Road repairs need provincial dollars: town

Duane Hicks

In response to a call for public input on the 2011 budget process, local resident Stan Hoard stepped forward Monday night to recommend town council spend more money on fixing roads in Fort Frances.
But residents can do their part to help the town get government dollars to make repairs by writing letters to the province, said members of council and town administration.
Hoard, who has made presentations to council about the bad condition of the roads in the past, said Scott Street is deplorable.
“Coming off the overpass, just past the water treatment plant, the highway is terrible in the right lane. It’s terrible,” he stressed.
Turning west onto Scott Street, it also is in very bad condition, Hoard added, with heaves and dips in the road by the White Pine Inn and further west.
“If people behind me expect me to do 30 miles an hour, it’s not safe to do 30 miles an hour through those holes and dips,” he remarked.
Hoard said most visitors who come here use Scott Street, and it’s “bad for Fort Frances to have drive on that condition of road.”
He added those travelling from the east to west ends of town will find neither Scott Street nor Second Street to be in good condition, and they need to be addressed.
“People in Fort Frances are getting very upset with the roads in Fort Frances, I can tell you that,” Hoard said.
Deputy Mayor Sharon Tibbs said the reconstruction of Scott Street, from Reid Avenue to Colonization Road East, as well as asphalt patching on Colonization Road East, has been included in a five-year capital plan the town is submitting to the Ministry of Transportation.
But she added funding for the reconstruction of Scott Street has been denied for the past two years, and whether the town gets that money this time remains up in the air.
“The funding has been turned down, but the road still has to be maintained,” Hoard argued. “That is the responsibility of the department of highways.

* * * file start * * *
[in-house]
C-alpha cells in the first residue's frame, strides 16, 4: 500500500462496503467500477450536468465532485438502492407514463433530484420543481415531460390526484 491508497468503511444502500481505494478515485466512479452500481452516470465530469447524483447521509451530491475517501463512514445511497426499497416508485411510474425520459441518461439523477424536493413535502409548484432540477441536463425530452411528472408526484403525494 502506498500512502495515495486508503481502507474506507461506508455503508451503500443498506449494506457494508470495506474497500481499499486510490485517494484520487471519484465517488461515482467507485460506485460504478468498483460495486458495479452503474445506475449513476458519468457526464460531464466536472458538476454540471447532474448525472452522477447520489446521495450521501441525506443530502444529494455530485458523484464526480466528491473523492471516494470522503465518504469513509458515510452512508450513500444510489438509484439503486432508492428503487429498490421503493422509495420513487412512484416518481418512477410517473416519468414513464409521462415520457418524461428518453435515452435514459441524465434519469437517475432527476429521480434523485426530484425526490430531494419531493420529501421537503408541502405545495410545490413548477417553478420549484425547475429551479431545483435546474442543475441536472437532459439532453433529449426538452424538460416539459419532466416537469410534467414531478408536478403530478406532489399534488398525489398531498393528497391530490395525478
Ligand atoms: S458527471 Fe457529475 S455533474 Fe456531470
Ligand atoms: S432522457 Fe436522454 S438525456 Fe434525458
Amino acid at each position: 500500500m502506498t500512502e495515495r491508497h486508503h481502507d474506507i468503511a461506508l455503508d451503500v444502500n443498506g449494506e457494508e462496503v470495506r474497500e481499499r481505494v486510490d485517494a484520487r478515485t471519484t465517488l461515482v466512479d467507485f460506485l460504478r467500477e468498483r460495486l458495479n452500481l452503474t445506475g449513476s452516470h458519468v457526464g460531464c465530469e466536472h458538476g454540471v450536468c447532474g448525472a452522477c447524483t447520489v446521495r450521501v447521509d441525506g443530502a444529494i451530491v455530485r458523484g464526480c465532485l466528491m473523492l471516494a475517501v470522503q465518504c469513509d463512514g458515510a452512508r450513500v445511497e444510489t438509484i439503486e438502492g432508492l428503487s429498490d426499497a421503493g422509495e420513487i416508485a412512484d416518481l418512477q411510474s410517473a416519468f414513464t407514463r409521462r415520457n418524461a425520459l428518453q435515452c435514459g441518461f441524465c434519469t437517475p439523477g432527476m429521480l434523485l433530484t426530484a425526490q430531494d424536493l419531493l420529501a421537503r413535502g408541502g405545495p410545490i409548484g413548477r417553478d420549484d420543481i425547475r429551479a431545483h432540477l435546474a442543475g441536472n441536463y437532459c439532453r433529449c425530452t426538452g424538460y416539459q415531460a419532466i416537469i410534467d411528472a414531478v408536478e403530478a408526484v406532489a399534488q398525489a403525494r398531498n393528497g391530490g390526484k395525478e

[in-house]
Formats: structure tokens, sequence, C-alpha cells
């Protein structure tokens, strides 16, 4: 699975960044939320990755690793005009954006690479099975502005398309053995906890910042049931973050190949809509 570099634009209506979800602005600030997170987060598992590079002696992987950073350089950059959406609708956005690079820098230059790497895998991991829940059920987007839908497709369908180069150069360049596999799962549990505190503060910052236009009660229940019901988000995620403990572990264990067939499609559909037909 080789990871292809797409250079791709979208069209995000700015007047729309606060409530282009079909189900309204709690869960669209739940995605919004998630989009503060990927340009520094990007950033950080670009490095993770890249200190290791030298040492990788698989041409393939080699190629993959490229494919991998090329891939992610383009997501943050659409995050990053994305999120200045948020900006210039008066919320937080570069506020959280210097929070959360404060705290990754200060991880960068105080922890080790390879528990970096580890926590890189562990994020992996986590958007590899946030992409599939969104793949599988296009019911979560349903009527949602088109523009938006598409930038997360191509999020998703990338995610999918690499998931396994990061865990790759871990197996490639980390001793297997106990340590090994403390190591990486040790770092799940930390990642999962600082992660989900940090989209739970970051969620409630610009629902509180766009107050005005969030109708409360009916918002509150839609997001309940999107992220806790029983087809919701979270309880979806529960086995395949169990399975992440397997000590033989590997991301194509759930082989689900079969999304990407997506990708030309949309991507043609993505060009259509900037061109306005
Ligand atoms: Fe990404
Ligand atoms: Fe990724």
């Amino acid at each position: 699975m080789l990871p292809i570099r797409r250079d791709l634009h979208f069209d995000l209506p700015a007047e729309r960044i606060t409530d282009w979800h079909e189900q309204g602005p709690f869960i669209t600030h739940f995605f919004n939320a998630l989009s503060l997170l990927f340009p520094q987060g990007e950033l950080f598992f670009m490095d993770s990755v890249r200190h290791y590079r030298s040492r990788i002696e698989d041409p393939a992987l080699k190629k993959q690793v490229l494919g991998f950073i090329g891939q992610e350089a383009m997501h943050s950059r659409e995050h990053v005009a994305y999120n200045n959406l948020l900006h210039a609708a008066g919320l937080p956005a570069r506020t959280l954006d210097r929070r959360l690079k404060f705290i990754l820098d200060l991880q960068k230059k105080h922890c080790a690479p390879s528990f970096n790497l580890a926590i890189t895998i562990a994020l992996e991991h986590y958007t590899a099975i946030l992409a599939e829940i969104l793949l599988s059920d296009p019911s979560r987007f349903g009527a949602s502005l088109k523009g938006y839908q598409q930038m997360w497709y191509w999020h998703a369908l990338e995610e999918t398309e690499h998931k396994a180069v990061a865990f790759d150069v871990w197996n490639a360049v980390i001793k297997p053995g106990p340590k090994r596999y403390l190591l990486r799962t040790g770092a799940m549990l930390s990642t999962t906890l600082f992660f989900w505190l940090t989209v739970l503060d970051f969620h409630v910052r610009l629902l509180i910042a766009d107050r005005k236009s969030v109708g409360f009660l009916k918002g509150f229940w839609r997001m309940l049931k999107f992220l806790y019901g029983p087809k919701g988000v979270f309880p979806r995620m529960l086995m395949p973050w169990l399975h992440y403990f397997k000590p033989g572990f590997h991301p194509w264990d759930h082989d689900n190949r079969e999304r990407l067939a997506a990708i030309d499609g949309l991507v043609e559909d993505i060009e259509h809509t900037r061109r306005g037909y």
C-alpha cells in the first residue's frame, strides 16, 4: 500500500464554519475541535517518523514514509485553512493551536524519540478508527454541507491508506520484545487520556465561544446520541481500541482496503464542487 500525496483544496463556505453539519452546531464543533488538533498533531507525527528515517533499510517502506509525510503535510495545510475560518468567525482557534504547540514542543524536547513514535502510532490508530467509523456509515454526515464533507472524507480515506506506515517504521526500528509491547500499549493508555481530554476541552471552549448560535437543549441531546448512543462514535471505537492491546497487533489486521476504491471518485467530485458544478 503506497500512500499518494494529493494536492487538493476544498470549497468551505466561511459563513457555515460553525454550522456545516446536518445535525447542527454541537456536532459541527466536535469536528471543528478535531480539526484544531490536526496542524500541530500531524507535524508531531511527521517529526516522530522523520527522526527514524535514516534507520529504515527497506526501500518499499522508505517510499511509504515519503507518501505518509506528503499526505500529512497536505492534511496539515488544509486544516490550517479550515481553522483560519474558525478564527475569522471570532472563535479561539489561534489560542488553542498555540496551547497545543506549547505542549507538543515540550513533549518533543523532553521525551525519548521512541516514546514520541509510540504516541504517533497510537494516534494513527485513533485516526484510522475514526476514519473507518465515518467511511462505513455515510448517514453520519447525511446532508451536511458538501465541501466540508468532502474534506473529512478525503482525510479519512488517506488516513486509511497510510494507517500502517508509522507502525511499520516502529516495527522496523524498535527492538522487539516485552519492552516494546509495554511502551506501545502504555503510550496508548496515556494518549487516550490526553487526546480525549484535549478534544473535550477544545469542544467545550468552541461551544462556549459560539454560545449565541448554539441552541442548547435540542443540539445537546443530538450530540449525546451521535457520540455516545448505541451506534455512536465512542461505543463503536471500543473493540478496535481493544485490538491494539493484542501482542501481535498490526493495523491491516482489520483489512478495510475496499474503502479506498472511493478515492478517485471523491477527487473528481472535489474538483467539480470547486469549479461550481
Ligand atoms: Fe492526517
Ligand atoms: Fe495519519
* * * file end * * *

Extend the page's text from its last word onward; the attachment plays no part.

“I know in the past, going up to Dryden, I complained about the road [and] they called me.
“It wasn’t that long after the road was fixed.
“Why can’t the town go after the department of highways and say, ‘We’ve got a road that’s in bad condition?’” Hoard asked.
Deputy Mayor Tibbs said council is aware there are many roads that need to be fixed, and is trying hard to upgrade the total infrastructure of those roads, including the sewer and water pipes underneath.
She added such reconstruction projects are very expensive, and that the town applies to senior levels of government for funding because the town “cannot possibly do them without their help.”
She also noted when Mayor Roy Avis and councillors go out of town for conferences, they have been meeting with ministers every chance they get to reiterate the fact the town needs funding for these important road projects.
“We will take your comments, Mr. Hoard, into consideration,” the deputy mayor said.
“You have pointed out some areas and we will take a look, budget-wise, to see if there’s something we can do to help.”
Operations and Facilities manager Doug Brown noted the town has prepared a five-year plan for the MTO which includes the following projects: